The Bible and the Bhagavad Gita 33: Abide in Me

 
V0033382 Christ as the vine; the Apostles and Evangelists as branches

Christ as the vine; the Apostles and Evangelists as branches: Wellcome Library, London.  images@wellcome.ac.uk http://wellcomeimages.org Copyrighted work available under Creative Commons Attribution only license CC BY 4.0 http://creativecommons.org/licenses/by/4.0/

 

I am ever present to those who have realized me in every creature. Seeing all life as my manifestation, they are never separated from me. They worship me in the hearts of all, and all their actions proceed from me. Wherever they may live, they abide in me.  (BG, 6:30-31) 

Compare it to these words of Jesus:

Abide in me as I abide in you. Just as the branch cannot bear fruit by itself unless it abides in the vine, neither can you unless you abide in me. I am the vine, you are the branches. Those who abide in me and I in them bear much fruit, because apart from me you can do nothing. (John 15:4-5, NRSV).

There are three big ideas here: 1) that the Incarnate One is always with you, inside of you, 2) that you can abide, or dwell in the Lord of Life, and 3) that what you do, the fruit you bear, is the life and activity of God being expressed in you.  

Sure, we say, “God is everywhere,” but omnipresence is something we sort of take for granted. That God is in my neighbor, I can imagine with a little effort. That God is in my dog, or a fruit fly, or a piece of rotting fruit is another. In everyday life, we come to regard the world as disposable. It is far from sacred because it is so ordinary.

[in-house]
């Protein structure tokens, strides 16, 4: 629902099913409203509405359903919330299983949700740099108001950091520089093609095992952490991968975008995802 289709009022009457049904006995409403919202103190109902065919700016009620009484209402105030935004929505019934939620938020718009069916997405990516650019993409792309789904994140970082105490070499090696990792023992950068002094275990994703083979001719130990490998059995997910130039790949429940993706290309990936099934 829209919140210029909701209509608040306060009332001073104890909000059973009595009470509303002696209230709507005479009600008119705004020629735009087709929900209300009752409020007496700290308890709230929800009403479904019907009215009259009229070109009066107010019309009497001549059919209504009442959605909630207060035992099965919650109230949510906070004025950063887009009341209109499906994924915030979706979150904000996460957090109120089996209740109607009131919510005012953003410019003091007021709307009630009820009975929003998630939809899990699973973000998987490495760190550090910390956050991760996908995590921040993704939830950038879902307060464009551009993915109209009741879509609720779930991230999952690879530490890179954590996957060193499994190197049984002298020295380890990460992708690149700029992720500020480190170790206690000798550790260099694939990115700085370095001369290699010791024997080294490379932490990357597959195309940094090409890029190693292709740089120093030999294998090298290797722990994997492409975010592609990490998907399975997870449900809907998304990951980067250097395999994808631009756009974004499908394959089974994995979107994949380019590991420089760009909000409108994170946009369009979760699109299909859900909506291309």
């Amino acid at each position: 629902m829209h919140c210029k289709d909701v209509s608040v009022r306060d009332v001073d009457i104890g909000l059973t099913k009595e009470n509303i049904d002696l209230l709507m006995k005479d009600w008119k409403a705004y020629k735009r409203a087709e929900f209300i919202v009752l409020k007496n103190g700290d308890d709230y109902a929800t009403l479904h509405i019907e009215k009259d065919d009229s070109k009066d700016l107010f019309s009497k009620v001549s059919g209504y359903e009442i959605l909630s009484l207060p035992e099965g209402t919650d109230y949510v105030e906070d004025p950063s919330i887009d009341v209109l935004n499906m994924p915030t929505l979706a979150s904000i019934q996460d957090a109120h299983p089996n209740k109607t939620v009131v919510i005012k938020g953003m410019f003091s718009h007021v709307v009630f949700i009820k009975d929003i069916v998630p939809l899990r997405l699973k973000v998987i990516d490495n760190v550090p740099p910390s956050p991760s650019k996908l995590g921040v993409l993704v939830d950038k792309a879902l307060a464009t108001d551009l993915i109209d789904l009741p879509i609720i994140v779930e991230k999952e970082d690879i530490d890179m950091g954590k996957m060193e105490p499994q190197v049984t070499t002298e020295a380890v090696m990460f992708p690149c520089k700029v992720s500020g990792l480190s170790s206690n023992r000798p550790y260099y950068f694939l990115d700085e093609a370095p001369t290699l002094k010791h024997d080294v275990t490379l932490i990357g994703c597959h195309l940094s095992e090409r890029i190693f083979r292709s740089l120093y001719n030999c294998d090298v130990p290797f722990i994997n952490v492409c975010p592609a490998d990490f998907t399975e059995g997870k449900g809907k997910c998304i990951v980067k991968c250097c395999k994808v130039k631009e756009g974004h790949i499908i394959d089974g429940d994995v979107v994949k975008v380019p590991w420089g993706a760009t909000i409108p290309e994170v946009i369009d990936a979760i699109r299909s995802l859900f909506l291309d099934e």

I think that’s why Jesus uses the vine metaphor. There is nothing “ordinary” about life or existence itself, about the fact that this strange divine energy is being pumped into us all the time, without our even being aware of it. There is only awareness and unawareness of this ceaseless miracle.

Becoming aware, mindful, is what is meant by “abiding.” Once you become aware, stay in this space. Cultivate awe. Linger over beauty. Allow yourself to be amazed by human beings. Stay curious about God’s infinite diversity in the world. The fruit fly and the rotting fruit both have something to say. So does your dog. So does your neighbor, even if he is kind of a jerk.

If you stay in this space of constant wonder, viewing each moment as a miracle from God, then your action cannot help but become divine. You’re not just going through the motions of living—you are an expression of God’s limitless love. Washing dishes? Miraculous. Writing a paper? Miraculous. Disciplining a child? Miraculous. Holding the hand of a loved one? Awe-inspiring.

Abiding is not a passive thing. We have the capacity for so much more wonder and awe. With attention, the sages say, we could walk around through life totally gob-smacked with the goodness of God. Wouldn’t that be a great way to live?  

Prayer:
Abide in me abiding in You.

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